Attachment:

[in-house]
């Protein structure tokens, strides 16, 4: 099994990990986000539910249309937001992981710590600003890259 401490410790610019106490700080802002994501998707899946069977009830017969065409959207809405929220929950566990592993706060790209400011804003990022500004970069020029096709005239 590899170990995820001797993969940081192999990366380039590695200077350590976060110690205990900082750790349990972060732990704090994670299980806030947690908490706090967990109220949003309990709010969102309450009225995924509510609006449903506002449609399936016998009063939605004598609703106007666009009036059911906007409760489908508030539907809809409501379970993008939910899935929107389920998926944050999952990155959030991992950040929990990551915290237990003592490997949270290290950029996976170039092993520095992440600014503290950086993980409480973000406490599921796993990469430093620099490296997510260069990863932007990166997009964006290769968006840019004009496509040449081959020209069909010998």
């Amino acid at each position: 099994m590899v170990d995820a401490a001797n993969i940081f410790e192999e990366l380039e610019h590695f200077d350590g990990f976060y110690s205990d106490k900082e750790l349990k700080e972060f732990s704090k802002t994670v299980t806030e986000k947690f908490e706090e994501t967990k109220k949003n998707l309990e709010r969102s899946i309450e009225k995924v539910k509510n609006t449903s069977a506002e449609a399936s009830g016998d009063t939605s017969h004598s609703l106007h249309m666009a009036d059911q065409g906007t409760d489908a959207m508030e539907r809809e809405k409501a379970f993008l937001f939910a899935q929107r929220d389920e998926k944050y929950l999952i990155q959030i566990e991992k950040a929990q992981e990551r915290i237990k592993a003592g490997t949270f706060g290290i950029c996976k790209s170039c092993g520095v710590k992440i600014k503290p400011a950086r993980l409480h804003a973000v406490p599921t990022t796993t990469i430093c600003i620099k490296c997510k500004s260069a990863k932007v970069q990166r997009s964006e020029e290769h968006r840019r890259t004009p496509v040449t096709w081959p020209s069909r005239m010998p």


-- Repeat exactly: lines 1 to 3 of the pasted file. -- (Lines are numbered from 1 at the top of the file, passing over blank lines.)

[in-house]
């Protein structure tokens, strides 16, 4: 099994990990986000539910249309937001992981710590600003890259 401490410790610019106490700080802002994501998707899946069977009830017969065409959207809405929220929950566990592993706060790209400011804003990022500004970069020029096709005239 590899170990995820001797993969940081192999990366380039590695200077350590976060110690205990900082750790349990972060732990704090994670299980806030947690908490706090967990109220949003309990709010969102309450009225995924509510609006449903506002449609399936016998009063939605004598609703106007666009009036059911906007409760489908508030539907809809409501379970993008939910899935929107389920998926944050999952990155959030991992950040929990990551915290237990003592490997949270290290950029996976170039092993520095992440600014503290950086993980409480973000406490599921796993990469430093620099490296997510260069990863932007990166997009964006290769968006840019004009496509040449081959020209069909010998």
């Amino acid at each position: 099994m590899v170990d995820a401490a001797n993969i940081f410790e192999e990366l380039e610019h590695f200077d350590g990990f976060y110690s205990d106490k900082e750790l349990k700080e972060f732990s704090k802002t994670v299980t806030e986000k947690f908490e706090e994501t967990k109220k949003n998707l309990e709010r969102s899946i309450e009225k995924v539910k509510n609006t449903s069977a506002e449609a399936s009830g016998d009063t939605s017969h004598s609703l106007h249309m666009a009036d059911q065409g906007t409760d489908a959207m508030e539907r809809e809405k409501a379970f993008l937001f939910a899935q929107r929220d389920e998926k944050y929950l999952i990155q959030i566990e991992k950040a929990q992981e990551r915290i237990k592993a003592g490997t949270f706060g290290i950029c996976k790209s170039c092993g520095v710590k992440i600014k503290p400011a950086r993980l409480h804003a973000v406490p599921t990022t796993t990469i430093c600003i620099k490296c997510k500004s260069a990863k932007v970069q990166r997009s964006e020029e290769h968006r840019r890259t004009p496509v040449t096709w081959p020209s069909r005239m010998p």